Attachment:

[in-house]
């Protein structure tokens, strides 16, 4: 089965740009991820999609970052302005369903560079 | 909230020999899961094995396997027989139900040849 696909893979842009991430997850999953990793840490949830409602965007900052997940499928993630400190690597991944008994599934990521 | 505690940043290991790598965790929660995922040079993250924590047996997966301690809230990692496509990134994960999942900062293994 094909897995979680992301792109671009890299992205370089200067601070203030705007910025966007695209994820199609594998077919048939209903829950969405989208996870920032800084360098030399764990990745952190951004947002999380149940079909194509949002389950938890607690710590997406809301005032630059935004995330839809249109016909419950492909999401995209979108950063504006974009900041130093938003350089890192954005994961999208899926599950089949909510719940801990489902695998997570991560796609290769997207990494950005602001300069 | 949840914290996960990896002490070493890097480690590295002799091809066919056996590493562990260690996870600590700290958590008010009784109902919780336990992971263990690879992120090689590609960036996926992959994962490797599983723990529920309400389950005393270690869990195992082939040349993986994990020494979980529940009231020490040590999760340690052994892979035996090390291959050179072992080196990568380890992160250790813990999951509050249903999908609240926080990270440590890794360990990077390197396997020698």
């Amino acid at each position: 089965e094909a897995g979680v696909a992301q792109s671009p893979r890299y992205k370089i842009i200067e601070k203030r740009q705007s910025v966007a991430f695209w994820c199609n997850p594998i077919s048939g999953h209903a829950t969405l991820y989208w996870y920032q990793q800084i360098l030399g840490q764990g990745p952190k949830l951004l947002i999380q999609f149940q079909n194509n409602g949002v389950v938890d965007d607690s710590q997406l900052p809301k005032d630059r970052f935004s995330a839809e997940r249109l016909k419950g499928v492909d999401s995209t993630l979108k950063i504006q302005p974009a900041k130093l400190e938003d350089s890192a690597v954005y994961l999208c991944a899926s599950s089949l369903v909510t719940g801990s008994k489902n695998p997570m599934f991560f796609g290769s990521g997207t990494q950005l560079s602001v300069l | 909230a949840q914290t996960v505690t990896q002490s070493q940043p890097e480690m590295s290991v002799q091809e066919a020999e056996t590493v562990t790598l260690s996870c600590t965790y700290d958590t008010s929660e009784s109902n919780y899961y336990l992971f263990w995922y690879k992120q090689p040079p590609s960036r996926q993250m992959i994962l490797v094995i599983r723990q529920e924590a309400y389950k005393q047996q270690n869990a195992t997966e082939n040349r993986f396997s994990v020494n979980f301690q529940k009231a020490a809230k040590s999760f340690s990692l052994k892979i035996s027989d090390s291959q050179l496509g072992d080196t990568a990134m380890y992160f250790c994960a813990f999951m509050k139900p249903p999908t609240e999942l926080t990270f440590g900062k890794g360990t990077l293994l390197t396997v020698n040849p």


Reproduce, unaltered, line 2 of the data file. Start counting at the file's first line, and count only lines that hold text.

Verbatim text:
């Protein structure tokens, strides 16, 4: 089965740009991820999609970052302005369903560079 | 909230020999899961094995396997027989139900040849 696909893979842009991430997850999953990793840490949830409602965007900052997940499928993630400190690597991944008994599934990521 | 505690940043290991790598965790929660995922040079993250924590047996997966301690809230990692496509990134994960999942900062293994 094909897995979680992301792109671009890299992205370089200067601070203030705007910025966007695209994820199609594998077919048939209903829950969405989208996870920032800084360098030399764990990745952190951004947002999380149940079909194509949002389950938890607690710590997406809301005032630059935004995330839809249109016909419950492909999401995209979108950063504006974009900041130093938003350089890192954005994961999208899926599950089949909510719940801990489902695998997570991560796609290769997207990494950005602001300069 | 949840914290996960990896002490070493890097480690590295002799091809066919056996590493562990260690996870600590700290958590008010009784109902919780336990992971263990690879992120090689590609960036996926992959994962490797599983723990529920309400389950005393270690869990195992082939040349993986994990020494979980529940009231020490040590999760340690052994892979035996090390291959050179072992080196990568380890992160250790813990999951509050249903999908609240926080990270440590890794360990990077390197396997020698």